Look at the history of jazz, and it is all…frankly...a bit male. There have, of course, always been very prominent female jazz singers, but female instrumentalists and composers such as Jutta Hipp, Carla Bley or Geri Allen are few and far between. Today, even though men are still in the majority, female emancipation in jazz has definitely happened. Women are increasingly raising their profile and their visibility, and really making their presence felt. And the album "Sisters in Jazz" is proof positive of just how good a thing that is.
Jazz is feminine too. In fact, this short sentence serves as a very apt description of Cæcilie Norby's new album. The Danish singer has never been afraid to explore new avenues artistically. Her unique and versatile singing style has enabled her to collaborate with top instrumentalist on the International Jazz Scene. Most of whom have been male! So when producer Siggi Loch presented her with the idea of an all female band, celebrating women in Jazz, she was delighted. She says: "There is no doubt that strong, compentent female musicians are underrepresented on the music scene- nor is there any doubt that they excist!!“
With Rita Marcotulli (piano), Nicole Johänntgen (saxophone), Hildegunn Øiseth (trumpet), Lisa Wulff (double bass) and Dorota Piotrowska (drums), Loch has placed a band of outstanding European instrumentalists alongside the singer. After a Jazz at Berlin Philharmonic concert which he curated in November 2017 under the title "Sisters in Jazz" (with Terri Lyne Carrington as leader), he has taken the idea of the female band further, and provided Norby with strong female musicians for a studio album.
All the compositions were written by women, by jazz pioneers such as Betty Carter ("Droppin' Things"), Abbey Lincoln ("Love Has Gone Away") and Nina Simone (“Do I Move You?”) or the queen of the thoughtful singer-songwriters herself, Joni Mitchell ("Big Yellow Taxi" and "Man From Mars"). Plus two songs by Norby, and one by Rita Marcotulli.
"This album celebrates women in jazz,” says Norby. “That's why it was important to me that there were women artists who had a strong influence on my life and artistic development. Abbey Lincoln's and Nina Simone's songs don’t just have great melodies, but also great lyrics. I wanted to have lyrics that would fit with my age and life experience. “Bonnie Raitt's song "All At Once", for example, is a kind of love song, but it's also about broken hearts and families that are falling apart. These are grown-up, mature lyrics full of experience, not the usual jazz love songs."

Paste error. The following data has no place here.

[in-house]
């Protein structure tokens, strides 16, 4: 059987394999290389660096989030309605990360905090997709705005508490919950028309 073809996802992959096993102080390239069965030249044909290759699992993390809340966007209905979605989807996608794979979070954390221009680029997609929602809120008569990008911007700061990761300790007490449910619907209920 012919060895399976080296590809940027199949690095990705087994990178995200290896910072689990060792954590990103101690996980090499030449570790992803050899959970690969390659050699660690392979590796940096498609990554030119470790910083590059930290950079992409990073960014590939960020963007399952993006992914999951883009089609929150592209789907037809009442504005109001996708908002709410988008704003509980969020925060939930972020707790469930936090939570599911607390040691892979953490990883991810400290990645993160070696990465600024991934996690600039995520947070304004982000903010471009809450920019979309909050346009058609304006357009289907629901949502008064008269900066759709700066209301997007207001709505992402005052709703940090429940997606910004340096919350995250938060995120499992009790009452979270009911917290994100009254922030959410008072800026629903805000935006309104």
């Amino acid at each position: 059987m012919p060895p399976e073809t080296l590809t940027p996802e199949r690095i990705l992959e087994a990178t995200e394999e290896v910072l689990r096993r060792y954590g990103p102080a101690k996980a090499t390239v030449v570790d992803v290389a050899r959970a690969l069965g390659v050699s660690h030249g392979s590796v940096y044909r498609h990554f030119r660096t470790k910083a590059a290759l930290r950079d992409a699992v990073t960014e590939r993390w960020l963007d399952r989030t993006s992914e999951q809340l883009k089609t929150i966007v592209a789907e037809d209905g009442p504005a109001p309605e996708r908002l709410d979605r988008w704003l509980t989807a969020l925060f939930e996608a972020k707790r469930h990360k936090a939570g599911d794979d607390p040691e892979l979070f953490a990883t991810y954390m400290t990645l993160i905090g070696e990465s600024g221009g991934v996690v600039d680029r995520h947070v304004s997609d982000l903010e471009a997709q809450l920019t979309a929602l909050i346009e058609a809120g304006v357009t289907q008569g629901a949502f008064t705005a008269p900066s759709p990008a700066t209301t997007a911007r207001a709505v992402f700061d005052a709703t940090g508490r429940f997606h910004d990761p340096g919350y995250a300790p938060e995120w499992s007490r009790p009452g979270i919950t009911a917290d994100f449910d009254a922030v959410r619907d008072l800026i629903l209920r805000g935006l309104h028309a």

The countries of origin of the musicians are very diverse, as are their artistic influences. "Sisters in Jazz" demonstrates the power of improvised music and its ability to bring people and even nationalities together. The music on the album encaptures the scintillating piano solos by Italian Rita Marcotulli, trumpet lines with a very unique sound by Norwegian Hildegunn Øiseth, the saxophone sound of the Swiss player Nicole Johänntgen which is very deeply rooted in tradition - here together with a powerful, grooving rhythm section with Lisa Wulff, from Northern Germany and Dorota Piotrowska, who originally hails from Poland. The percussionist Marilyn Mazur joins as a guest on four pieces. Whether they’re playing easy swing, or cool, or elegiac-nordic, or hard-hitting, or getting drenched in the blues, the musical range of “Sisters in Jazz is impressively wide.
The age range between the youngest musician in the line-up and the oldest is 30 years. "Sisters in Jazz" thus refers to another factor that is of only peripheral importance in jazz: the age of the players. "That's the great thing about jazz, borders like nationality, gender and age just disappear as soon as you start to make music."
Jazz is music of strong personalities who communicate with each other, jazz is timeless and ageless, knows no national borders and should also completely overcome gender boundaries. Because when the recording light goes on in the studio, all discussions of gender are over: "As soon as you play, it's all about listening and interacting. Then, it’s only the musical personality that counts", says Norby. There is only one conclusion: jazz is not male, jazz is not female, but it is above all one thing: human.